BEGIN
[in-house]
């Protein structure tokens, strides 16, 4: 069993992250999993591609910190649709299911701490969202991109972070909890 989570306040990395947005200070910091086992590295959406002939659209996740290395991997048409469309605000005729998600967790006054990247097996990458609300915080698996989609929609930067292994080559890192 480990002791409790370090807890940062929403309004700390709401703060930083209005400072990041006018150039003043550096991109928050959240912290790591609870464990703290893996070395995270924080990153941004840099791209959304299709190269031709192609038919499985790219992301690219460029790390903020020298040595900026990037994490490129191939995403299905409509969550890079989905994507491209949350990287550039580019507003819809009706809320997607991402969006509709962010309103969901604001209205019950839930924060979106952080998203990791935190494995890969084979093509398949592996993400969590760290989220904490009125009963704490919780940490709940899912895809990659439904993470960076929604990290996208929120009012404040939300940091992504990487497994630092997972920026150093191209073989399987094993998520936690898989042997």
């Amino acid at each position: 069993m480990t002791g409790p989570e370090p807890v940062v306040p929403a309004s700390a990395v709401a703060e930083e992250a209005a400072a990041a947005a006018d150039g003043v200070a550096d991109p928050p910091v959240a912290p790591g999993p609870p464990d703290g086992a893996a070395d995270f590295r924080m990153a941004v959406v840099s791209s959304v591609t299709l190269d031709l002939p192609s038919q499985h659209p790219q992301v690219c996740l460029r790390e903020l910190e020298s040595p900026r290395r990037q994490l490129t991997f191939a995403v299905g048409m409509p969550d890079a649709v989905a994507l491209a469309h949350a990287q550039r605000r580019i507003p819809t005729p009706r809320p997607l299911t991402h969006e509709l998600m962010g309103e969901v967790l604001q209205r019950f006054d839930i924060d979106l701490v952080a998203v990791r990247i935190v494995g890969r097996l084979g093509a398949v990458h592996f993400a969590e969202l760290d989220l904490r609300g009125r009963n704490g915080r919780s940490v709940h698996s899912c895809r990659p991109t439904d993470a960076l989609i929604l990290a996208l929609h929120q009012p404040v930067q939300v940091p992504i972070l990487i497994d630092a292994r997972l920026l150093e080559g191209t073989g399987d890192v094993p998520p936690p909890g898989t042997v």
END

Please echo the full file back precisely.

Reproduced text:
[in-house]
């Protein structure tokens, strides 16, 4: 069993992250999993591609910190649709299911701490969202991109972070909890 989570306040990395947005200070910091086992590295959406002939659209996740290395991997048409469309605000005729998600967790006054990247097996990458609300915080698996989609929609930067292994080559890192 480990002791409790370090807890940062929403309004700390709401703060930083209005400072990041006018150039003043550096991109928050959240912290790591609870464990703290893996070395995270924080990153941004840099791209959304299709190269031709192609038919499985790219992301690219460029790390903020020298040595900026990037994490490129191939995403299905409509969550890079989905994507491209949350990287550039580019507003819809009706809320997607991402969006509709962010309103969901604001209205019950839930924060979106952080998203990791935190494995890969084979093509398949592996993400969590760290989220904490009125009963704490919780940490709940899912895809990659439904993470960076929604990290996208929120009012404040939300940091992504990487497994630092997972920026150093191209073989399987094993998520936690898989042997």
């Amino acid at each position: 069993m480990t002791g409790p989570e370090p807890v940062v306040p929403a309004s700390a990395v709401a703060e930083e992250a209005a400072a990041a947005a006018d150039g003043v200070a550096d991109p928050p910091v959240a912290p790591g999993p609870p464990d703290g086992a893996a070395d995270f590295r924080m990153a941004v959406v840099s791209s959304v591609t299709l190269d031709l002939p192609s038919q499985h659209p790219q992301v690219c996740l460029r790390e903020l910190e020298s040595p900026r290395r990037q994490l490129t991997f191939a995403v299905g048409m409509p969550d890079a649709v989905a994507l491209a469309h949350a990287q550039r605000r580019i507003p819809t005729p009706r809320p997607l299911t991402h969006e509709l998600m962010g309103e969901v967790l604001q209205r019950f006054d839930i924060d979106l701490v952080a998203v990791r990247i935190v494995g890969r097996l084979g093509a398949v990458h592996f993400a969590e969202l760290d989220l904490r609300g009125r009963n704490g915080r919780s940490v709940h698996s899912c895809r990659p991109t439904d993470a960076l989609i929604l990290a996208l929609h929120q009012p404040v930067q939300v940091p992504i972070l990487i497994d630092a292994r997972l920026l150093e080559g191209t073989g399987d890192v094993p998520p936690p909890g898989t042997v």